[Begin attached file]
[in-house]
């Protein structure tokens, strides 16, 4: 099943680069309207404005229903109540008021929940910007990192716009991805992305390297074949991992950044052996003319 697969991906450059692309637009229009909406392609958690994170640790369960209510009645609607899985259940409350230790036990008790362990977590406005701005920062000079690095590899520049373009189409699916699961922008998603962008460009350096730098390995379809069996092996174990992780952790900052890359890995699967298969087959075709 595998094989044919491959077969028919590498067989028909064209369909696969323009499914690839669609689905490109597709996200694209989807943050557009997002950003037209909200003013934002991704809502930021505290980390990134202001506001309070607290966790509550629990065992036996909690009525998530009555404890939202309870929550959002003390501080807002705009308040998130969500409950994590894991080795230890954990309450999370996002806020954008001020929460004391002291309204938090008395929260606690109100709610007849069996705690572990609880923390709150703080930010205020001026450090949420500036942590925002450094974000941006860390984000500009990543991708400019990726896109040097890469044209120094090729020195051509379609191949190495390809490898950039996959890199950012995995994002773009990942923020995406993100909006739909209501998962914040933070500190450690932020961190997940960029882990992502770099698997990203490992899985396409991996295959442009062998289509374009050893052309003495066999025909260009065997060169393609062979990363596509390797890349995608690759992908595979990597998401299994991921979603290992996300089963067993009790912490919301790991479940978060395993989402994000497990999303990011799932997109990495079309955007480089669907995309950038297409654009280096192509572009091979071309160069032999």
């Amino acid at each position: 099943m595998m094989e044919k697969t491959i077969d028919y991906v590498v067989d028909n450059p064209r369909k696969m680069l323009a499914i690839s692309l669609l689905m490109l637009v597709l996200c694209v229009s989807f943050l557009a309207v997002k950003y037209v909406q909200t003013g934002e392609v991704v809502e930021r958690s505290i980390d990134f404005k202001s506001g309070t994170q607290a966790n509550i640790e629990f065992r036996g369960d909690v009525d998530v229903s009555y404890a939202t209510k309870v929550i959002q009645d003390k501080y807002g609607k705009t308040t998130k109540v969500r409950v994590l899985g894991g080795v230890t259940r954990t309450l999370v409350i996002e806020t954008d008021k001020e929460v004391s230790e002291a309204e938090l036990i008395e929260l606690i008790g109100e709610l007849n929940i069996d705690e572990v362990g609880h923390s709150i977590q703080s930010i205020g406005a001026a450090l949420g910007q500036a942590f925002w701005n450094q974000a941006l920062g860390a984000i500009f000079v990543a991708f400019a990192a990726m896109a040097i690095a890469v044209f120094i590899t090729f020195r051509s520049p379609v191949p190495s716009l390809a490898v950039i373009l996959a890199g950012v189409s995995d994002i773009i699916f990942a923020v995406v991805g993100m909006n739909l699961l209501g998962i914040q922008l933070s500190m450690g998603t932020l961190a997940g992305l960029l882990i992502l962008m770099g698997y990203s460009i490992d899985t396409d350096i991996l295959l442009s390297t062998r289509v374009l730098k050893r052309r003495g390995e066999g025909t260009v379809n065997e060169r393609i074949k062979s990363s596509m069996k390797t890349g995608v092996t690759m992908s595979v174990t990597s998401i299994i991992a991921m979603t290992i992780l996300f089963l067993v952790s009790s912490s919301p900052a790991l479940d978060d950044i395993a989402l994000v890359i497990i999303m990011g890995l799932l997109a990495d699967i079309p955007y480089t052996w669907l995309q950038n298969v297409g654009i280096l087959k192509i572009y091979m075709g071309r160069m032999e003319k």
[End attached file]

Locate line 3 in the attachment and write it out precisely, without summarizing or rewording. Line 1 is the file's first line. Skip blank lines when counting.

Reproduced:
């Amino acid at each position: 099943m595998m094989e044919k697969t491959i077969d028919y991906v590498v067989d028909n450059p064209r369909k696969m680069l323009a499914i690839s692309l669609l689905m490109l637009v597709l996200c694209v229009s989807f943050l557009a309207v997002k950003y037209v909406q909200t003013g934002e392609v991704v809502e930021r958690s505290i980390d990134f404005k202001s506001g309070t994170q607290a966790n509550i640790e629990f065992r036996g369960d909690v009525d998530v229903s009555y404890a939202t209510k309870v929550i959002q009645d003390k501080y807002g609607k705009t308040t998130k109540v969500r409950v994590l899985g894991g080795v230890t259940r954990t309450l999370v409350i996002e806020t954008d008021k001020e929460v004391s230790e002291a309204e938090l036990i008395e929260l606690i008790g109100e709610l007849n929940i069996d705690e572990v362990g609880h923390s709150i977590q703080s930010i205020g406005a001026a450090l949420g910007q500036a942590f925002w701005n450094q974000a941006l920062g860390a984000i500009f000079v990543a991708f400019a990192a990726m896109a040097i690095a890469v044209f120094i590899t090729f020195r051509s520049p379609v191949p190495s716009l390809a490898v950039i373009l996959a890199g950012v189409s995995d994002i773009i699916f990942a923020v995406v991805g993100m909006n739909l699961l209501g998962i914040q922008l933070s500190m450690g998603t932020l961190a997940g992305l960029l882990i992502l962008m770099g698997y990203s460009i490992d899985t396409d350096i991996l295959l442009s390297t062998r289509v374009l730098k050893r052309r003495g390995e066999g025909t260009v379809n065997e060169r393609i074949k062979s990363s596509m069996k390797t890349g995608v092996t690759m992908s595979v174990t990597s998401i299994i991992a991921m979603t290992i992780l996300f089963l067993v952790s009790s912490s919301p900052a790991l479940d978060d950044i395993a989402l994000v890359i497990i999303m990011g890995l799932l997109a990495d699967i079309p955007y480089t052996w669907l995309q950038n298969v297409g654009i280096l087959k192509i572009y091979m075709g071309r160069m032999e003319k």